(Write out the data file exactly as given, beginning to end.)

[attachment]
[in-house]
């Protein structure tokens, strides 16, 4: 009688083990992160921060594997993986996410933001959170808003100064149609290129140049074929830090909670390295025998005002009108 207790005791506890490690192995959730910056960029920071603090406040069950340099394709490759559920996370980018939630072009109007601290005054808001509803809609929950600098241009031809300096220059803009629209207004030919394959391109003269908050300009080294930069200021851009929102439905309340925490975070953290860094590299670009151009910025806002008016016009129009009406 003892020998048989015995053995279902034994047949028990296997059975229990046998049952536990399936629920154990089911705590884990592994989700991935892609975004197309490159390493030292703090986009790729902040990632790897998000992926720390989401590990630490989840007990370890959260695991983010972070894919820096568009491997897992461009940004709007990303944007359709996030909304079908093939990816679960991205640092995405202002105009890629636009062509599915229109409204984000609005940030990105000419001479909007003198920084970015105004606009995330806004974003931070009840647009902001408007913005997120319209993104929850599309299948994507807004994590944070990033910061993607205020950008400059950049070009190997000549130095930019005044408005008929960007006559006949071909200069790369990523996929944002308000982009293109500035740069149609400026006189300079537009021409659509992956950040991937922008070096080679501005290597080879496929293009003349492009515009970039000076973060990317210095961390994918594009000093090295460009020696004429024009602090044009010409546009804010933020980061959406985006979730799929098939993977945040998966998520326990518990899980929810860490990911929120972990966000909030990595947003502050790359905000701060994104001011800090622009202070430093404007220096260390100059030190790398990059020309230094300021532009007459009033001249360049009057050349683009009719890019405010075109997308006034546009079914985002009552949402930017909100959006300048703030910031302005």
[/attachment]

[in-house]
């Protein structure tokens, strides 16, 4: 009688083990992160921060594997993986996410933001959170808003100064149609290129140049074929830090909670390295025998005002009108 207790005791506890490690192995959730910056960029920071603090406040069950340099394709490759559920996370980018939630072009109007601290005054808001509803809609929950600098241009031809300096220059803009629209207004030919394959391109003269908050300009080294930069200021851009929102439905309340925490975070953290860094590299670009151009910025806002008016016009129009009406 003892020998048989015995053995279902034994047949028990296997059975229990046998049952536990399936629920154990089911705590884990592994989700991935892609975004197309490159390493030292703090986009790729902040990632790897998000992926720390989401590990630490989840007990370890959260695991983010972070894919820096568009491997897992461009940004709007990303944007359709996030909304079908093939990816679960991205640092995405202002105009890629636009062509599915229109409204984000609005940030990105000419001479909007003198920084970015105004606009995330806004974003931070009840647009902001408007913005997120319209993104929850599309299948994507807004994590944070990033910061993607205020950008400059950049070009190997000549130095930019005044408005008929960007006559006949071909200069790369990523996929944002308000982009293109500035740069149609400026006189300079537009021409659509992956950040991937922008070096080679501005290597080879496929293009003349492009515009970039000076973060990317210095961390994918594009000093090295460009020696004429024009602090044009010409546009804010933020980061959406985006979730799929098939993977945040998966998520326990518990899980929810860490990911929120972990966000909030990595947003502050790359905000701060994104001011800090622009202070430093404007220096260390100059030190790398990059020309230094300021532009007459009033001249360049009057050349683009009719890019405010075109997308006034546009079914985002009552949402930017909100959006300048703030910031302005």